|A popular destination for day-trippers, New Madrid County Offers an array of natural, historic and recreational opportunities unique to Missouri's Bootheel Region.
Originally settled in 1783 by French fur traders, evidence of the County's earliest inhabitants is documented by eight major archaeological sites. The best known site, Lilbourn Fortified Village, just west of Interstate 55 at Exit #44, features a large temple mound constructed by Mississippian Indians also known as "mound builders", in approximately 1100 A.D. Continuing south from Scott County to the Mississippi River at New Madrid (following U.S. Highway 61) is the El Camino Real, or Kings Highway, which began as an Indian trade route and was used by the Spanish and French as a link to St. Louis.
Just west of U.S. Highway 61 was once the largest swamp in Missouri. At the beginning of the 20th century, the Little River Drainage District was formed to reclaim the land. An engineering feat, it is the largest drainage district in the nation. The communities of Gideon and Morehouse were founded because of the great timber industry that sprang up when the swamp was drained and now are supported by the rich agricultural land that characterizes the area used for such major crops as cotton, corn, soybeans, milo, rice and wheat.
Not all the land was cleared, though. East of New Madrid lays Donaldson Point State Forest. Dense timber and natural river sloughs afford many hunting and fishing opportunities, and also a chance to see such species as the Bald Eagle, Mississippi Kite and Swainson's Warbler.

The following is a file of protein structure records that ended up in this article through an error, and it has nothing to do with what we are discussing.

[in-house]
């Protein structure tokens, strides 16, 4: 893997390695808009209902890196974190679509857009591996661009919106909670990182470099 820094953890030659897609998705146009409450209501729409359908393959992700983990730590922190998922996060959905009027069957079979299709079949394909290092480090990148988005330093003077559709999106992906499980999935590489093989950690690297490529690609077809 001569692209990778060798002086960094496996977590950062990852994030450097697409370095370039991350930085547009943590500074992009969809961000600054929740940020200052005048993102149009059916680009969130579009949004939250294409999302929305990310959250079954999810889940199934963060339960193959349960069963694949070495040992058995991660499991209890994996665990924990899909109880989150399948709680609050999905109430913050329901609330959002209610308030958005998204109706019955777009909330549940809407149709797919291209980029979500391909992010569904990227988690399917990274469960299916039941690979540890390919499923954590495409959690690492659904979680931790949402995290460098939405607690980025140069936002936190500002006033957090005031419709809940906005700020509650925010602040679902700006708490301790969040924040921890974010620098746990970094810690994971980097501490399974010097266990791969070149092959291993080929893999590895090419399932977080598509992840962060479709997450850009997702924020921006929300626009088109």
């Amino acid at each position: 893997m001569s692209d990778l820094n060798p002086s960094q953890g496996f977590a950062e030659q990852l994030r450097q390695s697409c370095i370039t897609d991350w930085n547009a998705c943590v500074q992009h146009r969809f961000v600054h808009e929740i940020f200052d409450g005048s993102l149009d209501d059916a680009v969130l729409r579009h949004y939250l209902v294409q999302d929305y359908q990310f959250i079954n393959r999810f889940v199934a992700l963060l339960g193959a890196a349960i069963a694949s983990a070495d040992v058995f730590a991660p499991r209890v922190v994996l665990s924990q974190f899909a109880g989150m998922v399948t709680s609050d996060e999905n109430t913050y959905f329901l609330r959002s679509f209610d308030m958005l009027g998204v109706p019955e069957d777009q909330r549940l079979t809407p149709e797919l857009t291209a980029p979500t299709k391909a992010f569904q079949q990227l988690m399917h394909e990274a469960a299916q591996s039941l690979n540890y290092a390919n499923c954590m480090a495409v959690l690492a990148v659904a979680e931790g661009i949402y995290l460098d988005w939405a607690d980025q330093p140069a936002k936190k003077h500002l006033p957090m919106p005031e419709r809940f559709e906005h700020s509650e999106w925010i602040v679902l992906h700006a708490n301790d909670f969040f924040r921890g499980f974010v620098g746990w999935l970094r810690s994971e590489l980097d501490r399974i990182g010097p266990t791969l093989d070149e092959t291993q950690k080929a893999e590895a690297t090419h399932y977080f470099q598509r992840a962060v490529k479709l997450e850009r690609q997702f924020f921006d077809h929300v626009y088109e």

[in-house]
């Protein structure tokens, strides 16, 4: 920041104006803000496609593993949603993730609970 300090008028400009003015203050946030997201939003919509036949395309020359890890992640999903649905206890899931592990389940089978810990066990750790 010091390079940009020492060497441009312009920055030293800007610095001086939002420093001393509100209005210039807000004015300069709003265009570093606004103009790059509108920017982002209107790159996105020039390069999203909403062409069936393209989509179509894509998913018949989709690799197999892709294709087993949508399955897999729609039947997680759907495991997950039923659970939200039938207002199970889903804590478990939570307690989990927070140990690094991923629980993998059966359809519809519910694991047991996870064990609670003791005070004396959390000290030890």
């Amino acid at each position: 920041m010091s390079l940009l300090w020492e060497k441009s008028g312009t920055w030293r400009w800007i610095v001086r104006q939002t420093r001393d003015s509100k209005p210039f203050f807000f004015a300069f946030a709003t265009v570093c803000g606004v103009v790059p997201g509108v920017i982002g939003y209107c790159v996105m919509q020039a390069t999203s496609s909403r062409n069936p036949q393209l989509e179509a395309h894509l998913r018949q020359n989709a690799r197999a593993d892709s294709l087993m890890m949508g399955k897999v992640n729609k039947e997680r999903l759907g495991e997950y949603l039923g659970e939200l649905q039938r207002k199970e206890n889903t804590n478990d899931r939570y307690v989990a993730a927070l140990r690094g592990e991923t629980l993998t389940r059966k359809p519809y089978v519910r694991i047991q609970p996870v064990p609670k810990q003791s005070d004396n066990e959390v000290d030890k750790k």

A boat trip on the Mississippi River from the two public access ramps at New Madrid offers more fishing, and for the naturalist, a summertime look at the Interior Least Tern nesting along the sandbars. Even without a boat, there is a spectacular view of the Mississippi River from the Observation Deck at New Madrid. This 20-mile long horseshoe bend is on of the many natural features associated with the New Madrid Fault or Seismic Zone. During the winter of 1811-1812, the area was rocked by a series of the most violent earthquakes in modern North American history. Evidence of the quakes can be seen all over the County in the form of sand blows, sink holes and ridges.
While visiting the Observation Deck, take time to read about the Battle of Island No. 10. This was the site of the first extensive siege of the Civil War, and gained control of the river for the union. To learn more about the New Madrid Earthquakes, the Civil War, the Mississippian Indians and how the river shaped community life for the last 200 years, view the interpretive exhibits at the New Madrid Historical Museum (open year around).
Visitors to New Madrid can also view several examples of the region's diverse architectural heritage. One rare example is the Hunter-Dawson Home State Historic Site, 312 Dawson Road (open year around). This Italianate style home, completed in 1859, is reminiscent of the antebellum South. Built of Cypress, its 15 rooms are furnished with original pieces brought by packet boat from Philadelphia. Don't miss the Christmas Candlelight Tours held there each December. In summer, bring along a picnic and dine in the shade of the site's towering oaks or try the Riverfront Park (Levee Road) and let Old Man River leisurely pass by.
For information about places to stay, restaurants and more things to see and do in New Madrid County and all of Missouri, stop at the Missouri Division of Tourism Tourist Information Center on Interstate 55 north of Marston (southbound lane), (573) 643-2654, or contact the New Madrid Chamber of Commerce at 560 Mott Street, (573) 748-5300.